Much of India has grown up admiring Maradona and Messi, but beyond that – because Indians rarely
Much of India has grown up admiring Maradona and Messi, but beyond that – because Indians rarelytravel to South America even now – the cuisine of Argentina has been largely an unknown quantity to us. To showcase the best of this ‘exotic’ fare, Daniel Godoy, Executive Chef at Alvear Art Hotel in Buenos Aires, Argentina, is in India to collaborate with the Taj Hotels group.
The Argentine Food Festival is hosted by Machan, Taj Mahal hotel, on Mansingh Road in central Delhi, from September 23 to 26. In Mumbai, the Argentine Food Festival runs from September 27 to October 2 at the iconic Taj Mahal Palace hotel, near the Gateway of India.
The Argentine promotion at Machan spans both the lunch buffet and dinner. The special dishes presented at the lunch buffet are marked by an Argentina flag. For dinner, there is an a la carte menu with some dishes that overlap with the lunch buffet.
Our general impression of Argentine food is that it is very meat-heavy and that beef figures in every meal in Argentina. This turns out to be partial ignorance. The food festival does include beef and lamb – filet mignon is a part of the a la carte menu, and the lunch buffet includes lamb empanada and lamb chop, the latter praised highly by red meat lovers. At the same time, there is an exceptionally good, flavourful quinoa and forest mushroom risotto. Brought specially from Argentina, the ingredients are mote corn, red, white and black quinoa mixed with assorted cherry tomatoes (black, red, yellow and green) and lime vinaigrette.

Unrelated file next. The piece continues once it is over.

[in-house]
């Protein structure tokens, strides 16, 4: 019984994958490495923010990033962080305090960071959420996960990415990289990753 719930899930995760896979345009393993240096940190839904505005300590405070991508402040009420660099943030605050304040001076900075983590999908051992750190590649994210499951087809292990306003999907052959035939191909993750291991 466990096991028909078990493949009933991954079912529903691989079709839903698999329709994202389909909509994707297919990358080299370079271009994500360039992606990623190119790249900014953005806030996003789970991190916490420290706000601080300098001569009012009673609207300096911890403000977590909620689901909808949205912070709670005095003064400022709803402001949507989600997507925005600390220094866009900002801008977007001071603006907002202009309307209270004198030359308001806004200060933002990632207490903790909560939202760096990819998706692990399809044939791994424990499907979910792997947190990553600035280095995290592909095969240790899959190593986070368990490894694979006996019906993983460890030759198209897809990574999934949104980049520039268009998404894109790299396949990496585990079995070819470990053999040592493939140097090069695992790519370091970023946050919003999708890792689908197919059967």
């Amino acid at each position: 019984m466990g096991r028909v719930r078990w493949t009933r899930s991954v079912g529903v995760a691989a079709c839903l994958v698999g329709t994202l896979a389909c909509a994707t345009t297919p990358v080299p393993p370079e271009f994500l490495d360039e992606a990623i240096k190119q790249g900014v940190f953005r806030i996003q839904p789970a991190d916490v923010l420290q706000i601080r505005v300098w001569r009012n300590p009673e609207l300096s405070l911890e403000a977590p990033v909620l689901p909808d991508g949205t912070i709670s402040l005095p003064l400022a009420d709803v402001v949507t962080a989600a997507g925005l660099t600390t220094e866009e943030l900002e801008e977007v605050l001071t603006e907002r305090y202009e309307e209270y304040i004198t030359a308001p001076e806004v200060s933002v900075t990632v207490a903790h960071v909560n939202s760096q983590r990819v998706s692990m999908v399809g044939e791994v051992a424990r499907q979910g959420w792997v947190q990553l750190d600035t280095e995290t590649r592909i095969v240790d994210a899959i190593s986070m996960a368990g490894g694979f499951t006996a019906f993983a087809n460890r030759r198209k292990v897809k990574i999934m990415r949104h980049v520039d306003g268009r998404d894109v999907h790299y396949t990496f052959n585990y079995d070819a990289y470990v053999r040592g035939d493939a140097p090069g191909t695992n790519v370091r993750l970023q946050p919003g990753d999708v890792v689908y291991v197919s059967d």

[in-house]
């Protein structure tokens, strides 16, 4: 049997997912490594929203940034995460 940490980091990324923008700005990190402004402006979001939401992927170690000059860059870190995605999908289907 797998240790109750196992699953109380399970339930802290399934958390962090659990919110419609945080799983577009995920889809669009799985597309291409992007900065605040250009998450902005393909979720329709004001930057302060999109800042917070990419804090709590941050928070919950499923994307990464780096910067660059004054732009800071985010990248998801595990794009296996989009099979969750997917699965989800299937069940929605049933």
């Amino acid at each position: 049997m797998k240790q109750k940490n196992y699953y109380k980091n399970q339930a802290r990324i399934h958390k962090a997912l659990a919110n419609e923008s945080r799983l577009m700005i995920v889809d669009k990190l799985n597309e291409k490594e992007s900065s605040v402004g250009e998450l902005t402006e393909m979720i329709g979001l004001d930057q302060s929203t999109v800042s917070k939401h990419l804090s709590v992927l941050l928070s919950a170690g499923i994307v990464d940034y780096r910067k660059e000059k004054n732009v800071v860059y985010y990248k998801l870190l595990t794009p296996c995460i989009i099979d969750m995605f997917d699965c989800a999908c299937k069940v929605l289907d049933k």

There is also a lovely humita (fresh corn, pumpkin, onion, red bell peppers, paprika from Cachi in Argentina, and fresh goat cheese crumbles), sort of an Argentina version of the more familiar hummus, with the South American staple corn replacing the Mediterranean staple chickpea.
“The array of [Argentine] flavours is mainly oriented around corn, cumin, lime and beans, and all of them are being used at this food festival,” says Chef Daniel Godoy. Incidentally, the empanada, though fried – it can also be baked – is not artery-choking, as the cooking medium for this Argentine food festival is pomace olive oil.
A forest mushroom escabeche, served as a canapé, is a tiny thing that holds its own against the showpiece dishes, its distinctive flavour demanding that you take time to savour the taste.
The a la carte desserts section includes the Alvear special mille feuille, the famous French puff pastry. The lunch dessert, a crème caramel, tastes different from the tried-and-tested variety for its ‘three milk vanilla’, in which vanilla and coconut milk flavours are predominant. Also in the desserts is a sweet ‘kebab’, a skewered cube of jelly decorated with a sculptural display of cream and red jelly.
The Delhi leg of the Argetine Food Festival shows that this cuisine has been received very well in India. No wonder, as people in both the countries are happy to bond over eating. As Godoy says, “[In Argentina, dinner at home is generally viewed as a symbol of friendship, warmth and integration.”
To complete the mood, the Argentine Food Festival in Delhi was inaugurated with a tango performance and Argentine diplomats in Delhi set up a ‘collectibles’ counter.
Address: Machan, Taj Mahal hotel, Mansingh Road, Delhi (Sept 23 to Sept 26, 2014); Taj Mahal Palace hotel, Gateway of India, Mumbai (Sept 27 to Oct 2, 2014)
Contact: +91-11-2302-6162 (Machan, Delhi); +91-22-6665-3366 (Taj Mahal Palace, Mumbai)
Cost for two: Rs 5,000 (approx)